3. Your agile principles are too vaguely defined

Beyond the tension between leadership and teams, there is often a secondary tension across and within agile teams.

James Grenning, co-author of the Agile Manifesto, said, “Agile adoptions usually start with introducing iterative management, but we can’t expect development teams to know iterative engineering instinctively. There are skills to learn and master, and technical excellence is a key factor to successful agile adoption.”

Today’s agile organizations are staffed with employees, contractors, and freelancers who have experienced different agile frameworks, methodologies, and tools. What are the decision-making authorities? What are the organization’s agile principles? Where can teams self-organize and make decisions? What practices are standard?

Our “back to basics” conversation led to several insights about where organizations often fall short on practicing agile effectively in support of their digital initiatives, including the following:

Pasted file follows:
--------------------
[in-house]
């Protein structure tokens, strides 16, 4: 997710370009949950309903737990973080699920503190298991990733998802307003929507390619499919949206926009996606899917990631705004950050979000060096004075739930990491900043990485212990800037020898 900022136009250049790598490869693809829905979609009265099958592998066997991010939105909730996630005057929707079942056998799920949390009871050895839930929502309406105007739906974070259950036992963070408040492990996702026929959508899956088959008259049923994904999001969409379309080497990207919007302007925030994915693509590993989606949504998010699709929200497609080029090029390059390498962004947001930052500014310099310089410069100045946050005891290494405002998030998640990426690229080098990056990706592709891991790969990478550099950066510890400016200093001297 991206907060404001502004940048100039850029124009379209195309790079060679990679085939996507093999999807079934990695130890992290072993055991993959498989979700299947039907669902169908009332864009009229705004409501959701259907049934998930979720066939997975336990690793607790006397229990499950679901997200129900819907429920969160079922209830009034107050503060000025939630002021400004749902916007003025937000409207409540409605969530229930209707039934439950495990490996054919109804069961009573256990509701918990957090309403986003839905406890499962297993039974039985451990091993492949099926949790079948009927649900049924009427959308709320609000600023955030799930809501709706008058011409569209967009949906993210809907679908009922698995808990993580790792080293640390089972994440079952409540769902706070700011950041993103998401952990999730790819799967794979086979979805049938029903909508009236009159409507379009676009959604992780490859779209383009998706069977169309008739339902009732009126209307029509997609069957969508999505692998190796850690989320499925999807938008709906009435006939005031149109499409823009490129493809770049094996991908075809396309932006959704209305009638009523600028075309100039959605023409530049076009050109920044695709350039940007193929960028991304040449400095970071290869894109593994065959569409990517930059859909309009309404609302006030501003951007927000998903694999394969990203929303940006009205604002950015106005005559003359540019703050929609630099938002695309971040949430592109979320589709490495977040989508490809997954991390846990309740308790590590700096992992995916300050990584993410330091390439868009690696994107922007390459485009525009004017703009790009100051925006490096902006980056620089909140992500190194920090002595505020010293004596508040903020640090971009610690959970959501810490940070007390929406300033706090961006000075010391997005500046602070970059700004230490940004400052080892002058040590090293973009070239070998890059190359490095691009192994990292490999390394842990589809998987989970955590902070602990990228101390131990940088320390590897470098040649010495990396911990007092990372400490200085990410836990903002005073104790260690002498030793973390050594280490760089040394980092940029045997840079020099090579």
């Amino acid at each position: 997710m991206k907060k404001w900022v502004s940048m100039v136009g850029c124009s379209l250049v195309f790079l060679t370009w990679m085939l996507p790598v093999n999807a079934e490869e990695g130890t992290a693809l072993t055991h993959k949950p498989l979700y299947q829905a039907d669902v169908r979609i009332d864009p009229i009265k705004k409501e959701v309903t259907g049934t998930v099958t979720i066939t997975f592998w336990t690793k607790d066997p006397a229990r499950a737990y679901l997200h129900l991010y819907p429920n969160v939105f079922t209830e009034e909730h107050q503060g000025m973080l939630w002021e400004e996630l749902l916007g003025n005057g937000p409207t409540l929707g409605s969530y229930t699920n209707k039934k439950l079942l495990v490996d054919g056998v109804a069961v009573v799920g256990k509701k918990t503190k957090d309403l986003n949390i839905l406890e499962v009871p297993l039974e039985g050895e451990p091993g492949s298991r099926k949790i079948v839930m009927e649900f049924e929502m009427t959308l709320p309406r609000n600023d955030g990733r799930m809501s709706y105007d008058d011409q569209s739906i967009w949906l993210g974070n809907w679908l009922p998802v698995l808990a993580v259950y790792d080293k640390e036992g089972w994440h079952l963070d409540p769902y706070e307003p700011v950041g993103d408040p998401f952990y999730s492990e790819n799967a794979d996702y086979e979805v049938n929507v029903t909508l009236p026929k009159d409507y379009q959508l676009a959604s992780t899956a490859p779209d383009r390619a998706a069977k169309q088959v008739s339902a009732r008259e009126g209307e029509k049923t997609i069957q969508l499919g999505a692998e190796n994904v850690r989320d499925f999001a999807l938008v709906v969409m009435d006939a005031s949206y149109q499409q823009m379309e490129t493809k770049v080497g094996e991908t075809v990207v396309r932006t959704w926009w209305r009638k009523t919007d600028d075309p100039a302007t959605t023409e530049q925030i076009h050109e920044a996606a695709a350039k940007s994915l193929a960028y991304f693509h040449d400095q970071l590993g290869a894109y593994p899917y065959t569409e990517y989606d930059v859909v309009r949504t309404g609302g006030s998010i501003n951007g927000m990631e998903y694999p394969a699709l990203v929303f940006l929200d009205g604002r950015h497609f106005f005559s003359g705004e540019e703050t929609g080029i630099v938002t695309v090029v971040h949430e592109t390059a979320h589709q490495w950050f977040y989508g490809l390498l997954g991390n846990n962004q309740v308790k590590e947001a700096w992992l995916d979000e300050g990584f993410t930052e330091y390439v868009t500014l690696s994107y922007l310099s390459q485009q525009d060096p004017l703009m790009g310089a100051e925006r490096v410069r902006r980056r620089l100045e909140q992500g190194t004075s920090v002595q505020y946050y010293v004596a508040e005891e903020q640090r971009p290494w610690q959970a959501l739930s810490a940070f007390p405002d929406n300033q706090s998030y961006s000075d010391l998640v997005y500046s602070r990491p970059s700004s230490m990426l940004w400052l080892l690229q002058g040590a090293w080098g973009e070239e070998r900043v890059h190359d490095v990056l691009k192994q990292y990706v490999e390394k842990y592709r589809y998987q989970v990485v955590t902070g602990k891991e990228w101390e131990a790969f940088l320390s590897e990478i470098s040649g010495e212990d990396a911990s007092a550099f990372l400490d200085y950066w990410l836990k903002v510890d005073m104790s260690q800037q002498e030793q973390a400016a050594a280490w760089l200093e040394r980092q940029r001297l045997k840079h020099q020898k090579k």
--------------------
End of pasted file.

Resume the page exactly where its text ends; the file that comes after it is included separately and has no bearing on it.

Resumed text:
• Missing the point on key agile principles: “99% of agile shops don’t have a cross-functional team, and they aren’t self-managing. It was written right there on page two of the manifesto,” Ottinger said.
  • Allowing self-organization to overrule business sense: “If we just leave the team to their own devices because they’re self-organizing, in a couple of weeks, we’ll probably see that the checks aren’t cashing anymore. Agile has to work within the context of the organization, whether it’s the process of financial reporting, estimation, or forecasting,” said Phil Heijkoop, general manager of Aligned Agility.
  • Getting drunk on metrics: “Sometimes we get overly zealous about our metrics, have too many of them, and try to measure too many unmeasurable things,” said Jim Highsmith, co-author of the Agile Manifesto. He recommends that leaders identify a metric that focuses on value to the customer.